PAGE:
Metabolic disorders around transition: from negative energy balance to subclinical ketosis

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Metabolic disorders can have a significant effect on a cow’s lactation performance, fertility, overall health, and longevity. Most metabolic disorders occur around calving and are associated with the transition from dry period to lactation. Even though we are constantly improving the nutrition and management of cows during transition, metabolic disorders are still a major risk due to pushing genetics towards more and more milk production.

 

The most common metabolic disorder, with the highest impact on productivity in transition cows, is ketosis, especially subclinical ketosis, occurring as a result of negative energy balance (NEB). Subclinical ketosis is a costly disorder, impacting on milk yields throughout the entire lactation, as well as affecting the reproductive performance and immune status of the dairy cow. Data shows that subclinical ketosis leads to a decrease in dry matter intake DMI of up to 20% and an average 2kg reduction in milk yield.

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Why do cows experience NEB?

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After calving, the energy demand increases drastically in line with milk production, taking energy requirements beyond the capabilities of the feed. Cows receive less energy than required for milk production and maintenance, leading to negative energy balance (NEB).

To cope with this energy imbalance, cows use mobilise body fat reserves. Lipids from body fat deposits are transported as non-esterified fatty acids (NEFA) to the liver to be used as an energy source. The udder uses glucose for milk production, leading to low blood glucose and low levels of insulin. Low insulin levels initiate the fat mobilisation needed to cover immediate energy demands. These mechanisms occur in all cows after calving. . However, if the animal doesn’t recover fast from NEB, it will face health problems and NEB will become subclinical, or even clinical, ketosis.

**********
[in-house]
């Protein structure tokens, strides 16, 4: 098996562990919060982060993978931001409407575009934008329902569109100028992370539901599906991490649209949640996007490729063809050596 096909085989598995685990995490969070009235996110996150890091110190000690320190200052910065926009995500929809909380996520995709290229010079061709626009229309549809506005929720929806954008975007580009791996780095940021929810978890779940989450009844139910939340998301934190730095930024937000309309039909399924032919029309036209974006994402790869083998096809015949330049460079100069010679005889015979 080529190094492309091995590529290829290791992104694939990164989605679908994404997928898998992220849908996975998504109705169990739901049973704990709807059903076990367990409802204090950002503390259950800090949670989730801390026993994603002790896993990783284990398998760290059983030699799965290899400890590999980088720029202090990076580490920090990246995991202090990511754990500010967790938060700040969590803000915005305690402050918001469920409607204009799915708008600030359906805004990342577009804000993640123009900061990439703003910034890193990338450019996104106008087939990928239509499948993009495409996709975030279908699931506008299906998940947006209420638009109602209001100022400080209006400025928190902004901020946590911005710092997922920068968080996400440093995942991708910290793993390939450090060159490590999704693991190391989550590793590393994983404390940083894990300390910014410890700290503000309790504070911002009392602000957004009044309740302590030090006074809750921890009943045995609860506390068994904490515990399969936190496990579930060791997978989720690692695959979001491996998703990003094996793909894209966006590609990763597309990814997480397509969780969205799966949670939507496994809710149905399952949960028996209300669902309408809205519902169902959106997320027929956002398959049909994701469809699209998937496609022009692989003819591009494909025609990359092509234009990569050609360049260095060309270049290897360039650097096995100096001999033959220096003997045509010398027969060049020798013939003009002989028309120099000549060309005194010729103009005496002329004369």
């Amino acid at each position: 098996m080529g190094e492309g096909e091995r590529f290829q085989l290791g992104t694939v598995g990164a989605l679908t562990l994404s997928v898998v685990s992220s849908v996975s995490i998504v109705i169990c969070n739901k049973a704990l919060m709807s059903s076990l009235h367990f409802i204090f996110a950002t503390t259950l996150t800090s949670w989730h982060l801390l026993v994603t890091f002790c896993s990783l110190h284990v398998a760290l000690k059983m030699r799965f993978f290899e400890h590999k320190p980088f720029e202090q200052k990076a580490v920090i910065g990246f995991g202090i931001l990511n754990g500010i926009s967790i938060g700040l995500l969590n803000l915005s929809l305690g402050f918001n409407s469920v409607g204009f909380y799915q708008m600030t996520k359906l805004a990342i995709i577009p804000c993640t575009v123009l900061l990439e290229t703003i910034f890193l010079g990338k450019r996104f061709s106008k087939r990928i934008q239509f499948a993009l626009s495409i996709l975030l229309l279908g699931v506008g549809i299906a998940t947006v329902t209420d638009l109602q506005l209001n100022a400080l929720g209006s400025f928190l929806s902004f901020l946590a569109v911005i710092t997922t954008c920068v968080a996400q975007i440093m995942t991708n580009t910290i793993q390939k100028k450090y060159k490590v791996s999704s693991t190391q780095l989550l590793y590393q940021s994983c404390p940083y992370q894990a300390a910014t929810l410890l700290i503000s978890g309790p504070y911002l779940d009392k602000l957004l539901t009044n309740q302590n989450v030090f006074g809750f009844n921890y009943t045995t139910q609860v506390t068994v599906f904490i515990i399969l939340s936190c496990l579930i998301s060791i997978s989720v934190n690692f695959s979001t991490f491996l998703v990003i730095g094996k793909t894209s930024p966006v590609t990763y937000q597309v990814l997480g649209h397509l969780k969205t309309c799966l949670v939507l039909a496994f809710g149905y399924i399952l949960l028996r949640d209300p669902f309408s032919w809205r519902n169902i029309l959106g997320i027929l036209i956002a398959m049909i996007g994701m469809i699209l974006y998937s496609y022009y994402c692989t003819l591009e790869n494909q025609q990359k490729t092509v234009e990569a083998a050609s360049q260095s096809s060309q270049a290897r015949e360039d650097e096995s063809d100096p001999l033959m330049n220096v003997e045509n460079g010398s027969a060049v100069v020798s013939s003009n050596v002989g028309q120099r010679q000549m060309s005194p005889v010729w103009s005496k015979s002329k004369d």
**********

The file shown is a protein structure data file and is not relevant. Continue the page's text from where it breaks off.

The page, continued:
Energy repartition after calving

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The mammary gland takes priority in glucose use. The udder uses glucose to make lactose which is the main driver of milk production, the cow being programmed to make milk ahead of all other functions. Low blood levels of insulin lead to low levels of other important hormones, such as IGF1 which is exceptionally important for follicular development and the future reproductive performance of the cow.

 


If NEB takes a long time to recover, NEFA levels increase and have a direct negative effect on oocyte quality. Also, the liver when overloaded with NEFA, cannot cope and starts producing ketone bodies which, in higher concentrations, are toxic and can negatively impact the immune system. Higher NEFA concentrations will also lead to fatty liver.

The role of the immune system in NEB

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High milk production is not the only factor associated with NEB. Around parturition, a cow’s innate and adaptive immune function is altered, placing the animal at a higher risk of catching infectious diseases, which can trigger an inflammatory process. After calving, cows show increased biomarkers of systemic inflammation, often without clear signs of infection. Inflammation is a reaction of the innate immune system involved in the parturition and might be provoked by different metabolic and hormonal changes during calving. The activated immune system requires huge amounts of energy (mainly as glucose) to maintain this inflammation. This energy can be equal to the energy gap in ketotic cows and greatly contributes to NEB after calving. Inflammatory metabolites also have a negative impact on the oocyte and on further reproductive performance.

Using Actisaf® Sc47 to counter post calving metabolic disorders

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Supplementing diets with Actisaf® Sc 47, yeast probiotic, helps improve a cow’s immune status and reduce the risk of NEB. This is achieved by reducing systemic inflammation and improving DMI and rumen fermentation, resulting in significantly more energy availability to the mammary gland for milk production.

 

Supplementation with an adequate dose of Actisaf® Sc 47 during the transition period has a significant impact on systemic inflammation and NEB, supporting the cow’s metabolic adaptation for optimal lactation.

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